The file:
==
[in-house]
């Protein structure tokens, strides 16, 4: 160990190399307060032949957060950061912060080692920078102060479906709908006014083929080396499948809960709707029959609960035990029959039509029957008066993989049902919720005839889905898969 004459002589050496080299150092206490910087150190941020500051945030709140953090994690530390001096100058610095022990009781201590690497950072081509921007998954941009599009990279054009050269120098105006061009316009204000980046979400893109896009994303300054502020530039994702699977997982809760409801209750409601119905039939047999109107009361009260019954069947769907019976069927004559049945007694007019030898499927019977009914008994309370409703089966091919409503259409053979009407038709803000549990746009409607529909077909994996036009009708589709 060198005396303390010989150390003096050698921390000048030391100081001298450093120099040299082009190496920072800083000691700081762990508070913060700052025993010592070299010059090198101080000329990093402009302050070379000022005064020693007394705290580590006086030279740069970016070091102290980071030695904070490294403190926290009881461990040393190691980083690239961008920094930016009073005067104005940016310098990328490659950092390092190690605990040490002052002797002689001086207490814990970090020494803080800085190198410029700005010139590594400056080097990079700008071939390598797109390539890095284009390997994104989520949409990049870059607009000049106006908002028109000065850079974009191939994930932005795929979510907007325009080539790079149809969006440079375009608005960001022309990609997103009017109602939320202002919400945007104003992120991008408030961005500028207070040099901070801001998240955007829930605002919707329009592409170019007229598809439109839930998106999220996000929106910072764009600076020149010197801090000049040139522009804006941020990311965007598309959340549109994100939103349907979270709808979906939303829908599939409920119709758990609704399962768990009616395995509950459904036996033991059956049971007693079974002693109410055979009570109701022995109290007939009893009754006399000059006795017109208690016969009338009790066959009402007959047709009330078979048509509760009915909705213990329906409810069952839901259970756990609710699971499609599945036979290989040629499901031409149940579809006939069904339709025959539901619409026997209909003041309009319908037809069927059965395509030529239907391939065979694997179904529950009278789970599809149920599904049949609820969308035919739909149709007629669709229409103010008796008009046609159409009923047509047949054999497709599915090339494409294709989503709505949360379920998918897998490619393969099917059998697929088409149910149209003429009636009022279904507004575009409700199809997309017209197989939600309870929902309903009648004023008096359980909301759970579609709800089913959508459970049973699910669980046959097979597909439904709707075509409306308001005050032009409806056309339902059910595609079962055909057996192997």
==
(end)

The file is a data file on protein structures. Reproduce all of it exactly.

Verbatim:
[in-house]
């Protein structure tokens, strides 16, 4: 160990190399307060032949957060950061912060080692920078102060479906709908006014083929080396499948809960709707029959609960035990029959039509029957008066993989049902919720005839889905898969 004459002589050496080299150092206490910087150190941020500051945030709140953090994690530390001096100058610095022990009781201590690497950072081509921007998954941009599009990279054009050269120098105006061009316009204000980046979400893109896009994303300054502020530039994702699977997982809760409801209750409601119905039939047999109107009361009260019954069947769907019976069927004559049945007694007019030898499927019977009914008994309370409703089966091919409503259409053979009407038709803000549990746009409607529909077909994996036009009708589709 060198005396303390010989150390003096050698921390000048030391100081001298450093120099040299082009190496920072800083000691700081762990508070913060700052025993010592070299010059090198101080000329990093402009302050070379000022005064020693007394705290580590006086030279740069970016070091102290980071030695904070490294403190926290009881461990040393190691980083690239961008920094930016009073005067104005940016310098990328490659950092390092190690605990040490002052002797002689001086207490814990970090020494803080800085190198410029700005010139590594400056080097990079700008071939390598797109390539890095284009390997994104989520949409990049870059607009000049106006908002028109000065850079974009191939994930932005795929979510907007325009080539790079149809969006440079375009608005960001022309990609997103009017109602939320202002919400945007104003992120991008408030961005500028207070040099901070801001998240955007829930605002919707329009592409170019007229598809439109839930998106999220996000929106910072764009600076020149010197801090000049040139522009804006941020990311965007598309959340549109994100939103349907979270709808979906939303829908599939409920119709758990609704399962768990009616395995509950459904036996033991059956049971007693079974002693109410055979009570109701022995109290007939009893009754006399000059006795017109208690016969009338009790066959009402007959047709009330078979048509509760009915909705213990329906409810069952839901259970756990609710699971499609599945036979290989040629499901031409149940579809006939069904339709025959539901619409026997209909003041309009319908037809069927059965395509030529239907391939065979694997179904529950009278789970599809149920599904049949609820969308035919739909149709007629669709229409103010008796008009046609159409009923047509047949054999497709599915090339494409294709989503709505949360379920998918897998490619393969099917059998697929088409149910149209003429009636009022279904507004575009409700199809997309017209197989939600309870929902309903009648004023008096359980909301759970579609709800089913959508459970049973699910669980046959097979597909439904709707075509409306308001005050032009409806056309339902059910595609079962055909057996192997």